Six bands compete for prizes and bragging rights
Thirty-one shows, seven months, 126 performances, $2,500 in prizes, one stage, and it all comes down to this: This Saturday, six bands compete to be the big winner of the 2007 Battle of Birdy’s. The first band goes up at 8:30 p.m. and the battle continues until 1 a.m. Admission is $10. With that said, we’ll get out of the way and let the finalists speak for themselves.
Win With Willard
On stage 8:30 p.m.
“We are a Midwestern rock band full of bookworms who probably like Creedence Clearwater Revival a little more than anyone should. We have a penchant for pop songcraft and understand the value of a catchy melody. I think people that see us can expect one of three things: 1) They will find themselves inexplicably shaking their asses, 2) They will stare in amusement at our gyrating stage presence or 3) They will completely ignore us as we play the background music to a shared beer. We are decidedly OK with all those reactions.”
—Evan Hock, guitar/vocals
On stage 9:15 p.m.
“It’s a feminist project. It’s been getting a little bit of controversy lately. I love people talking about it. ‘Why do you have girls in your band?’ is what we’ve been hearing a lot. It’s interesting how people perceive us … We feel like winners already. ‘Tits and ass and bags of cash — that’s the Beta Male way.’ We didn’t start out with the idea that we were going to be a rocking, feminist, in-your-face, fuck-you patriarchy kind of band, but it’s been developing that way.”
—Alison Hazel, synth/vocals
On stage 10 p.m.
“My sound is Asian influenced, instrumental rock. When I put all this music together, I was actually scoring a story that I wrote called ‘The Village Fable Vol. I: Ella Speaks’; the album is of the same title. So in essence I call what I do ‘Instrumental Story Scoring’ because imagination and creativity must come first … Whether you’re performing for 10 people, or a thousand, give it all you got. I think people who come out and spend their money, gas, time and energy to see you play deserve to have that energy and more returned to them.”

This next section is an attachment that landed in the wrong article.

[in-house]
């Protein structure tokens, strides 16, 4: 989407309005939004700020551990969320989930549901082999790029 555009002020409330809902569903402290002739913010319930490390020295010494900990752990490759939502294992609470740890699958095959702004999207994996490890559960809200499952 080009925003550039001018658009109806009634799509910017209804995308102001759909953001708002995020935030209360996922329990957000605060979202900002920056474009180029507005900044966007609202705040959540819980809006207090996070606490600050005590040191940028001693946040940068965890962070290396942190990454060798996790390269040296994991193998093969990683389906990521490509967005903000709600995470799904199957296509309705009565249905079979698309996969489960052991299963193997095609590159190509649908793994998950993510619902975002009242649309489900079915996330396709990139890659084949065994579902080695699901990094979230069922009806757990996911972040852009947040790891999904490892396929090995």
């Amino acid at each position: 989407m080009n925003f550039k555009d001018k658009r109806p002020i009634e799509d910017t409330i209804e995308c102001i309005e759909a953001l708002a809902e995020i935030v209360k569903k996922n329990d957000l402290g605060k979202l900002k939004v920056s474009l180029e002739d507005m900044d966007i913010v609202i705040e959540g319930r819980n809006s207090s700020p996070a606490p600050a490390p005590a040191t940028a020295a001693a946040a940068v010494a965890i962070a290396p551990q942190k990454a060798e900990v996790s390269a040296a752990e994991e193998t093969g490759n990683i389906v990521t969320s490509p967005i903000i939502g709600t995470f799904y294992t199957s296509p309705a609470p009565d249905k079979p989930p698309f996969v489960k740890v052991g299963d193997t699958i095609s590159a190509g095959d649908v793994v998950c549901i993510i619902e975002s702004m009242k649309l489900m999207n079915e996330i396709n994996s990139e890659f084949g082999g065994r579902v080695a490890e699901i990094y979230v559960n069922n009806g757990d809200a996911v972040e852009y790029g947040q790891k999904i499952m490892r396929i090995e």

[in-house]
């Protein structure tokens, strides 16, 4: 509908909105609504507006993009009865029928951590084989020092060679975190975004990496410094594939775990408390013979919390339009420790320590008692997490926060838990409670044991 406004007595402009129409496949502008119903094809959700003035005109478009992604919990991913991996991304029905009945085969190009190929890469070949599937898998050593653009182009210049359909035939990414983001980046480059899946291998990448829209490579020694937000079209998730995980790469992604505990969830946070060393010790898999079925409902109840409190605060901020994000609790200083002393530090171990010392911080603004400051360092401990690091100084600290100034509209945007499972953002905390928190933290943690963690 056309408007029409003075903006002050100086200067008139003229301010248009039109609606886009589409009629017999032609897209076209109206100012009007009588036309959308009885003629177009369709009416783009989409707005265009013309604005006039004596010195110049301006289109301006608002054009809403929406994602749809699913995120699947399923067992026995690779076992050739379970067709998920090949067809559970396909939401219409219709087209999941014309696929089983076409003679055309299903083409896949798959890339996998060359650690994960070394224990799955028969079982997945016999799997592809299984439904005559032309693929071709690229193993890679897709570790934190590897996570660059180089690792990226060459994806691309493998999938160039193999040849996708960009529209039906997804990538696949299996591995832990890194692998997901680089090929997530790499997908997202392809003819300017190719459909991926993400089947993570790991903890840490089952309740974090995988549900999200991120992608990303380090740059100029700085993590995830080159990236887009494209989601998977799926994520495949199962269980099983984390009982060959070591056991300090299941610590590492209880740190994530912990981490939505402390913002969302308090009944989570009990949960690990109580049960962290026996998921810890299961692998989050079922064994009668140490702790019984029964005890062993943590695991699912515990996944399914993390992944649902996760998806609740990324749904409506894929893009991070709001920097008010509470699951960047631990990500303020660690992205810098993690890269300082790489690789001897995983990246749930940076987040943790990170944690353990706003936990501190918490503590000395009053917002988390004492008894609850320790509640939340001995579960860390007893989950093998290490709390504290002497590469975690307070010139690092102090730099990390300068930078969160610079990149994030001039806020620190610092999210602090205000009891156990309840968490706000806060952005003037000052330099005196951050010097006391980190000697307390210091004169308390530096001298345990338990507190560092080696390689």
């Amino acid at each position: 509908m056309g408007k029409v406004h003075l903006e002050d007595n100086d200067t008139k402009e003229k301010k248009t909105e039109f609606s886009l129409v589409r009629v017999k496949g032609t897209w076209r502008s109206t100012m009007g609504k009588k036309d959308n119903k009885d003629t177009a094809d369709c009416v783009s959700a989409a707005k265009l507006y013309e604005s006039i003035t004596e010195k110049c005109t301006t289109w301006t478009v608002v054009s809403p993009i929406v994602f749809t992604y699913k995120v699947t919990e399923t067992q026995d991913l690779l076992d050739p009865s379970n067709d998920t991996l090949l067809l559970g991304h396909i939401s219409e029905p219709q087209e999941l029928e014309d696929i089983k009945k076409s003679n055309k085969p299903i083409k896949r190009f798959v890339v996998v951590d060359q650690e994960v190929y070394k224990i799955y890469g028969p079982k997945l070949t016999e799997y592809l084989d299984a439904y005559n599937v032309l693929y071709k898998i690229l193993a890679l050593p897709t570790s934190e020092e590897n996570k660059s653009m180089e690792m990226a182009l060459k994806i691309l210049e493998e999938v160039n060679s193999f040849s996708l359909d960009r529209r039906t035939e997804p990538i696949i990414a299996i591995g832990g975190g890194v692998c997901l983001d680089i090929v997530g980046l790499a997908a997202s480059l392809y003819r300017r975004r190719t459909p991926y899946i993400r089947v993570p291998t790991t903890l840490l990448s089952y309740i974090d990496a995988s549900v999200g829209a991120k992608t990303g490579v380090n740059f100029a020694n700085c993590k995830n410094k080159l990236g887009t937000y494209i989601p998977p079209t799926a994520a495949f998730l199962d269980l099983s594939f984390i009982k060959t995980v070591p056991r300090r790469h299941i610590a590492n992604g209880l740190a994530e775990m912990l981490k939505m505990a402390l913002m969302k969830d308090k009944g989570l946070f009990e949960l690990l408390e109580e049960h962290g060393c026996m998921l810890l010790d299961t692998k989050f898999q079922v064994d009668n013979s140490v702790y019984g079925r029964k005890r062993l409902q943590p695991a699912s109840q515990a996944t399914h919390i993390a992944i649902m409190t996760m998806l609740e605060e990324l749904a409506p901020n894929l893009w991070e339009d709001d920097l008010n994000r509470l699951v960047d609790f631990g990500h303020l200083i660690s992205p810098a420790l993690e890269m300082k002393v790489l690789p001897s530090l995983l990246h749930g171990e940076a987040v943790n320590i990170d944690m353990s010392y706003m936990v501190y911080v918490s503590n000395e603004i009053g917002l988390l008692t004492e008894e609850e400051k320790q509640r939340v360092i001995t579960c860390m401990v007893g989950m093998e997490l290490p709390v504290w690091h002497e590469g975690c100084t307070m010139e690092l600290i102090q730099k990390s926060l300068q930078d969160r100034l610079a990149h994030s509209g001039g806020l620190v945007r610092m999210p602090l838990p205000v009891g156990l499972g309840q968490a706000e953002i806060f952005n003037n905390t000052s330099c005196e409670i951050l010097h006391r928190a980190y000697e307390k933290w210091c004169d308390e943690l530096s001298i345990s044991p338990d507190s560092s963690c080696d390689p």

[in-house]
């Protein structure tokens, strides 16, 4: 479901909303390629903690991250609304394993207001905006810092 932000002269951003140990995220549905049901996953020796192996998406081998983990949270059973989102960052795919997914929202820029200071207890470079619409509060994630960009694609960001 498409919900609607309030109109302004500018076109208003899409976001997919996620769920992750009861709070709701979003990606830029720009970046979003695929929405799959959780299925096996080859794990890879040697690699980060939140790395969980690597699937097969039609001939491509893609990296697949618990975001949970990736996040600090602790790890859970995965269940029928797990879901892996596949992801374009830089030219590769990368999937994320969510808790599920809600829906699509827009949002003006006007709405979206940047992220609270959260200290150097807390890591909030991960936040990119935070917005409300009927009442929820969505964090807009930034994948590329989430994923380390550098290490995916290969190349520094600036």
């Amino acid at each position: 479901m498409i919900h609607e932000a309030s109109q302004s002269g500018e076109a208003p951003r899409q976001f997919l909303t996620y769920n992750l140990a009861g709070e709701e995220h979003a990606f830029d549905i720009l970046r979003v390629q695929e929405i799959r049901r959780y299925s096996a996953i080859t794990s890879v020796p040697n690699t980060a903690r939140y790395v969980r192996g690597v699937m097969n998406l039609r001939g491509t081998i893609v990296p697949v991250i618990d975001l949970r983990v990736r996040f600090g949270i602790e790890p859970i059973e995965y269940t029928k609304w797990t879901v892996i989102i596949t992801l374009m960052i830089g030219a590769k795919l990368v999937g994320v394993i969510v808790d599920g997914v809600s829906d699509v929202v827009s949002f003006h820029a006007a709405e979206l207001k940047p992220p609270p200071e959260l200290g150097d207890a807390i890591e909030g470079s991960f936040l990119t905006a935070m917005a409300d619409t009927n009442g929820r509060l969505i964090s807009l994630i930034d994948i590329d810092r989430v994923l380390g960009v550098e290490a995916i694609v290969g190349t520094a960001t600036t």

The Last Good Year
On stage 10:45 p.m.
“We’re basically a straight-up, in your face, rock ’n’ roll type of band. I wouldn’t call us emo, heavy metal, hardcore or anything else like that. We’re all balls! As long as it’s got a good melody and a catchy tune, that’s kind of the way we try to write our music. We’ve got a couple of new songs, but we’re going to approach this battle like we would approach any other show. Practice and practice and leave it all on stage.”
—Joe Doyel, vocals/guitar
Indie rock with cello
On stage 11:30 p.m.
“The songwriting and whatnot is radio-friendly rock. We’re going for more of a commercial, indie-rock sound, a little bit more intelligent and classy than some rock bands. The current lineup has been together for a year. The band has existed in previous different genres and formats and arrangements, but the current one is about a year old. We just put out our EP; this whole battle finals is falling around the time of our EP release, so the battle set is based around the EP. We’ve got a couple of new songs we’re working on. We have cello on the EP, so we’re going to have a cello player on stage for us.”
—Scott Kruke, bass
Melodic hard rock
On stage 12:15 a.m.
“We’re definitely an all-original rock band. Although I don’t like using the term, we’re kind of like alternative rock. It’s a lot like you’d hear on X-103 — hard rock with a melodic edge. We’ve been together for a little bit over two years; we just came out with our debut album, Feel the Sun. We’ve all been the only songwriter in previous bands, and that helps with experience. We’re going to bring a lot of people and a lot of energy, and hopefully we’re going to bring it down.”
—William Wagstaff, singer/guitarist
WHAT: 2007 Battle of Birdy’s Finals with Win with Willard, Beta Male, Jacob Myrian, The Last Good Year, Mardelay, Thrive
WHEN: Saturday, Dec. 8, 8:30 p.m., $10, 21+